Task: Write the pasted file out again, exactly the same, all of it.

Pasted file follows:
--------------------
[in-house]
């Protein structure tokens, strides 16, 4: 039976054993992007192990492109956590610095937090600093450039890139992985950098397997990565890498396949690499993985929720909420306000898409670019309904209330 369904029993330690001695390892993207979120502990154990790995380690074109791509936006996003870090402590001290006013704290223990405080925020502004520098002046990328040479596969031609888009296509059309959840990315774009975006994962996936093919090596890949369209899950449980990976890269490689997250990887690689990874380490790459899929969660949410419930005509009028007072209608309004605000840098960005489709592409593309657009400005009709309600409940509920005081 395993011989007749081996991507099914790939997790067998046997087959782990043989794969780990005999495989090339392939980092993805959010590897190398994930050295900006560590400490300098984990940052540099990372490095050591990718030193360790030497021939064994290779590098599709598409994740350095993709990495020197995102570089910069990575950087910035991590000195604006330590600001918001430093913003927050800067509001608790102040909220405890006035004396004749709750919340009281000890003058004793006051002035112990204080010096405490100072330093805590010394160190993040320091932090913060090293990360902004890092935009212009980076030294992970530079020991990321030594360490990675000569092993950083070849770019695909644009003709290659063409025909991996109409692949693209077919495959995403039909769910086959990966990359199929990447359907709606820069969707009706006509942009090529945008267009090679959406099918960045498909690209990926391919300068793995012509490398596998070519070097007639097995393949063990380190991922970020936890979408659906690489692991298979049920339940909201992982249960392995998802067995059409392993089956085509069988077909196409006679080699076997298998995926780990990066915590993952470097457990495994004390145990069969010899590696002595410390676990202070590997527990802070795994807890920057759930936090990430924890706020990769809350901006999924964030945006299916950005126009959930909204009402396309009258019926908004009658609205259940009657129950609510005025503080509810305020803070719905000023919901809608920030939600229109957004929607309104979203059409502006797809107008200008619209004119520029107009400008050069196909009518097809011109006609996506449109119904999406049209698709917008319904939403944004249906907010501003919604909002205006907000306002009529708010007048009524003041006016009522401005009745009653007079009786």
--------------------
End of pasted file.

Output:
[in-house]
């Protein structure tokens, strides 16, 4: 039976054993992007192990492109956590610095937090600093450039890139992985950098397997990565890498396949690499993985929720909420306000898409670019309904209330 369904029993330690001695390892993207979120502990154990790995380690074109791509936006996003870090402590001290006013704290223990405080925020502004520098002046990328040479596969031609888009296509059309959840990315774009975006994962996936093919090596890949369209899950449980990976890269490689997250990887690689990874380490790459899929969660949410419930005509009028007072209608309004605000840098960005489709592409593309657009400005009709309600409940509920005081 395993011989007749081996991507099914790939997790067998046997087959782990043989794969780990005999495989090339392939980092993805959010590897190398994930050295900006560590400490300098984990940052540099990372490095050591990718030193360790030497021939064994290779590098599709598409994740350095993709990495020197995102570089910069990575950087910035991590000195604006330590600001918001430093913003927050800067509001608790102040909220405890006035004396004749709750919340009281000890003058004793006051002035112990204080010096405490100072330093805590010394160190993040320091932090913060090293990360902004890092935009212009980076030294992970530079020991990321030594360490990675000569092993950083070849770019695909644009003709290659063409025909991996109409692949693209077919495959995403039909769910086959990966990359199929990447359907709606820069969707009706006509942009090529945008267009090679959406099918960045498909690209990926391919300068793995012509490398596998070519070097007639097995393949063990380190991922970020936890979408659906690489692991298979049920339940909201992982249960392995998802067995059409392993089956085509069988077909196409006679080699076997298998995926780990990066915590993952470097457990495994004390145990069969010899590696002595410390676990202070590997527990802070795994807890920057759930936090990430924890706020990769809350901006999924964030945006299916950005126009959930909204009402396309009258019926908004009658609205259940009657129950609510005025503080509810305020803070719905000023919901809608920030939600229109957004929607309104979203059409502006797809107008200008619209004119520029107009400008050069196909009518097809011109006609996506449109119904999406049209698709917008319904939403944004249906907010501003919604909002205006907000306002009529708010007048009524003041006016009522401005009745009653007079009786």